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I should imagine that anyone under 40 who appreciates art, good music and oddball humour will be familiar with The Mighty Boosh. The original idea was formed back in 1998 when Julian Barratt and Noel Fielding met and formed a stand-up double act. After three successful stage shows, the BBC commissioned a Radio 4 series which aired in 2001 and from that the duo were given an eight part television series on BBC 3, first broadcast in 2004. The budget for the shows was small so Noel and Julian enlisted their friends and family as cast members and Noel used his art college experience to design costumes and backdrops for the colourful characters. I chanced upon this weird and wonderful series late one night and by the end of the programme I was hooked. The trouble was, nobody knew what I was talking about! By the time the second series was shown however, a small army of followers had begun to form, mainly art students and fans of off-the-wall humour like me. (Think The Goodies and Monty Python). Noel's connections with hip musicians Kasabian, Razorlight and Gary Numan also helped to raise the profile of the show and reach a wider audience. Series One is set in a zoo, with Julian and Noel as disillusioned keepers Howard Moon and Vince Noir. Julian is Howard, a middle aged loner with more than a touch of OCD and a love of jazz. Noel is Vince, a self-obsessed dreamer who can talk to the animals and has a close friendship with Bollo, the zoo's resident gorilla. The zoo is run by Bob Fossil, played by the brilliant Rich Fulcher. Bob is an arrogant, loud-mouthed American with absolutely no knowledge of animals who loves to dance outrageously to 70's disco music. He takes business advice from his right-hand man, shaman Naboo, who can see the future and cast spells. Beautifully played by Noel Fielding's brother Mike, Naboo can always be relied upon to save his friends Howard and Vince from the disastrous scrapes they get themselves into. From the home-made costumes to the psychedelic music, The Boosh is a crazy ride through the subconscious of two mad men and never fails to lift my mood. The pilot episode is easily the best, with the boys travelling to the Tundra to track down the Egg of Mantumbi, a precious stone in the care of parker-wearing midgets. Vince befriends a lonely polar bear and Howard gets caught in the act of trying to steal the Egg. When Vince comes to his rescue they both end up facing the wrath of the Black Frost. The episodes are interspersed with short animations using Noel's artwork and appearances from the Moon, who provides hilarious anecdotes of his observations from Space. And of course, each episode features an original song, some of which are so catchy you end up singing them for days! During the first series we see Howard taking on a killer kangaroo in the boxing ring, Naboo's Miracle Wax rescuing the boys from Monkey Hell and a road trip to deliver some violent animals to the Detention Centre ends with Vince finding his adoptive father Bryan Ferry in the forest! Series 2 however, is completely different. This time the setting is the flat in London which the boys share with Bollo and Naboo. Howard and Vince are trying to break into the music business and are experimenting with various styles to find The New Sound. Cue appearances from cockney villain The Hitcher, an evil nanna demon and Old Gregg, a cross-dressing, Baileys drinking sea creature who falls in love with Howard and holds him captive at his underwater lair. But the jewel in the crown of this series is the final episode, the tale of Milky Joe. The boys finally catch a break and are invited to appear on a music show in America but Howard is scared to fly so they set off by boat, but they end up stranded on a desert island after Vince upsets the Captain. Vince is happy to sunbathe and make clothes from palm leaves but Howard needs intellectual stimulation, so he makes a friend from a coconut shell called Milky Joe and together they form a literary group, which Vince is not permitted to join. Unperturbed, Vince makes himself a beautiful coconut ladyfriend, and so the adventure begins. No spoilers here, you will simply have to discover it for yourself. The complete dvd set also has a host of extra features such as outtakes and short films etc. By series 3 the magic has begun to fade as Julian and Noel run out of steam but it has moments of pure comedy genius nevertheless. I would recommend the first two series to begin with and if, like me, you become a Boosh fanatic, then Series 3 is a must.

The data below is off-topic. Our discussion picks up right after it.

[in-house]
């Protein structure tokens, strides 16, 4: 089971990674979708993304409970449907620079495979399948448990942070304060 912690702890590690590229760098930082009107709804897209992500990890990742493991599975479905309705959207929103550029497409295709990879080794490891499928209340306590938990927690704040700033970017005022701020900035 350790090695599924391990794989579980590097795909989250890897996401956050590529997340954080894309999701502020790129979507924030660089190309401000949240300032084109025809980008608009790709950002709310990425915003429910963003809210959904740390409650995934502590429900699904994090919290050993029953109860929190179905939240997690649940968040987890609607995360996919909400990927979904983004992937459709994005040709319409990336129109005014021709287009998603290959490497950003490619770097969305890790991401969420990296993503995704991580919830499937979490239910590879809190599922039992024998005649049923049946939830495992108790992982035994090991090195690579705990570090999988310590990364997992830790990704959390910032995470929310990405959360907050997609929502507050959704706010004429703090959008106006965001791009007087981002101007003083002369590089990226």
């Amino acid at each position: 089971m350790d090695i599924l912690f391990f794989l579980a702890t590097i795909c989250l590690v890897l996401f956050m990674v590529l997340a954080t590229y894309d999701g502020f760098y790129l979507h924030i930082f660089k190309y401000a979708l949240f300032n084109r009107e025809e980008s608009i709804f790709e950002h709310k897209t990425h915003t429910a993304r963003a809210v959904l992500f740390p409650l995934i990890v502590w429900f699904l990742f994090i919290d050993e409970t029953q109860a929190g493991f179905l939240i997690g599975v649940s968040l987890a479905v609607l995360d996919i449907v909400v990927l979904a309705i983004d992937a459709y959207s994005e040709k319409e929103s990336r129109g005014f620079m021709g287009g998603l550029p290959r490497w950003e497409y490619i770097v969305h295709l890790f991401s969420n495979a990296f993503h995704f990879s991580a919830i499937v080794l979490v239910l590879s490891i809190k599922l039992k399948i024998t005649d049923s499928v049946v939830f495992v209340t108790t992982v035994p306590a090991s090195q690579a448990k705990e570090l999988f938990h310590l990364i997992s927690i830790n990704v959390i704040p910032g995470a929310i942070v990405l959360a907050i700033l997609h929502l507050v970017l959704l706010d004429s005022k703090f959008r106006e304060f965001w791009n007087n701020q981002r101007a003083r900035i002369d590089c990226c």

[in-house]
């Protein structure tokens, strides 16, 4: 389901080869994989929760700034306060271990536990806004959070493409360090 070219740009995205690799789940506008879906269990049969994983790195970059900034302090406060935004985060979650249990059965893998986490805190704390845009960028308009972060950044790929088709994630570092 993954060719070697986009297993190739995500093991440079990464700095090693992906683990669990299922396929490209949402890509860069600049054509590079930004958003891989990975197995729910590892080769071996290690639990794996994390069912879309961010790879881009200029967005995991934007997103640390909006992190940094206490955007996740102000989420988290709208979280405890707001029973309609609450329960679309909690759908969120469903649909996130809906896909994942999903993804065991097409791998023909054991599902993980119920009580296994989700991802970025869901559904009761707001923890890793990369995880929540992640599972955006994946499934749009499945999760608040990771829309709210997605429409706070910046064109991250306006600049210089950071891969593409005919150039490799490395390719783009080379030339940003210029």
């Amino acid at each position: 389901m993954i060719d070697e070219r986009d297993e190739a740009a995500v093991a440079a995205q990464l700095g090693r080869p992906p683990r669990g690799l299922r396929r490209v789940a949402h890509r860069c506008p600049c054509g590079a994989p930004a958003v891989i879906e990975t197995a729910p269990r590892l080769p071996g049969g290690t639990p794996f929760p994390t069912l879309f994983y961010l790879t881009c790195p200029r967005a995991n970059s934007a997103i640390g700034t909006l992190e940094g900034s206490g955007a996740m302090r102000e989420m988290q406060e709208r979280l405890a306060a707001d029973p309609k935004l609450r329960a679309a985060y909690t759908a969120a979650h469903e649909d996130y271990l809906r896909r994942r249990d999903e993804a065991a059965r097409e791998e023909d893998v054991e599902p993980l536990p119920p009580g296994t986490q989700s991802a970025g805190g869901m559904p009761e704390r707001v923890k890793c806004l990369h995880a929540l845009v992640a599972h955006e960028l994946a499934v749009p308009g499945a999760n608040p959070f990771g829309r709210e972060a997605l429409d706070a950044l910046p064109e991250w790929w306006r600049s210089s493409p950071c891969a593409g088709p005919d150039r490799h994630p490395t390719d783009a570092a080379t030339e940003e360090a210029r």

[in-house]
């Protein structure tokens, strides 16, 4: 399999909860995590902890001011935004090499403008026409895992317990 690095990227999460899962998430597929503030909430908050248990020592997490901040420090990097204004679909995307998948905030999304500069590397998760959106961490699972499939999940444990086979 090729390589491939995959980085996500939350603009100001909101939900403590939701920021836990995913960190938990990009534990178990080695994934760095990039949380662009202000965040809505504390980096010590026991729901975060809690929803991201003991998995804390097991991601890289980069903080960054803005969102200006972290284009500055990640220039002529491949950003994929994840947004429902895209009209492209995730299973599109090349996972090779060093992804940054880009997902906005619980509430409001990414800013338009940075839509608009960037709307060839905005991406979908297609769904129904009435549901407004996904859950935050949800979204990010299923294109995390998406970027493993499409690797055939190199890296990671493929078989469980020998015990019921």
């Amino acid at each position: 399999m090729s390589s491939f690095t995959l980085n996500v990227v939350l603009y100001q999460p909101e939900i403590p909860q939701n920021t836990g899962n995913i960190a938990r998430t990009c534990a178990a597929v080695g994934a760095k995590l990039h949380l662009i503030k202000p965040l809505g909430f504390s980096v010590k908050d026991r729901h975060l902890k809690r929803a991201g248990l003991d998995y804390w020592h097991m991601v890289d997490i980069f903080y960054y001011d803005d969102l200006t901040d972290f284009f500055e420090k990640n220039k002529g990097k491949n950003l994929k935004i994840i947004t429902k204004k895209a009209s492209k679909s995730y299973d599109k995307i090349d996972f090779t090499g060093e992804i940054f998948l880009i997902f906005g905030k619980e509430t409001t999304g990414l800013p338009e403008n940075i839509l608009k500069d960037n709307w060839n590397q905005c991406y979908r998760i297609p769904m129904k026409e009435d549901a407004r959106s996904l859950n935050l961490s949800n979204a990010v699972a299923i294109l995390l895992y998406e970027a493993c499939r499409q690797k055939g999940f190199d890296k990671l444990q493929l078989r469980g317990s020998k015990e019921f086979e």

The Mighty Boosh is not for everyone. I think that would be the fairest way to start this review but at the same time, too simplistic. The very fact I am stumbling over how to begin is representative of the confused and defuddled space of mind you find yourself in when even contemplating the TV show written and acted out by the comedy partnership which is Noel Fielding and Julian Barratt, with the help of family and friends. But I have to say I love it. I first embarked on 'my journey through time and space to the world of the Mighty Boosh' - sorry it felt like the best time to get that quote in - after watching Noel Fielding as a team captain on Never Mind the Buzzcocks. I saw him draw a face on a satsuma and thought I had to see more of this man. I'm not being flippant - there was more that attracted me to his brand of comedy than a small orange - but what I'm saying is there was something so refreshingly alternative in his manner and something so intriguing in how he was able to appear all at once both childlike yet insightful that I just had to find out more. I had no idea what I was letting myself in for. I think you can try to analyse the Mighty Boosh too much. Yes it is strange beyond all recognition at times and at best it distorts our sense of reality but I found that once you give up trying to understand it and just sit back and enjoy the ride that is when the enjoyment begins. It is easy to dismiss the Mighty Boosh as completly nonsensical but there is an intelligence and a creativity far superior to many of the comedy series on TV today. It is in fact an emalgamation of many different comedy styles from the old-school Morecombe and Wise-style address in front of the curtain in the first series to the more modern alternative humour of Spike Milligan, with a good dose of slap stick and toilet humour thrown in for good measure. The episodes, whilst easily perceived as jumbled assortments of randomness, are each well structured around a particular trend or phase in history as most obviously defined in the choice of music for that episode - we have the punk, the mod, the hippy. Here we see in particular Fielding's own love for fashion and music coming into play. In this sense the androgenous, super trendy Vince Noir is simply an exaggeration of his real-life character as Howard Moon reflects Barratt's more serious, deep-thinking input into the partnership. The characters in the show are completely mis-matched, chalk and cheese, black and white, but like the moon needs the dark to shine they are complementary of each other, and though quick to disparage each other there is a deep affection, often an homoerotic affection, between the pair. In the first series, set in a zoo, everything is very much stripped back, the costumes, the sets, even the surrealism is not as developed as it is in later series. Whilst it is sad to see some of the 'shaky set' elements disappear as time goes on, some of my favourite episodes come later when there is a richer, more sophisticated feel to the show such as Old Greg, Eels and Nanageddon. It is in fact the songs which make the episodes. It is here you are reminded that the Mighty Boosh started out as a stage show rather than a TV series. And a review of the Mighty Boosh would not be complete without mentioning the Crimp. One word - genius.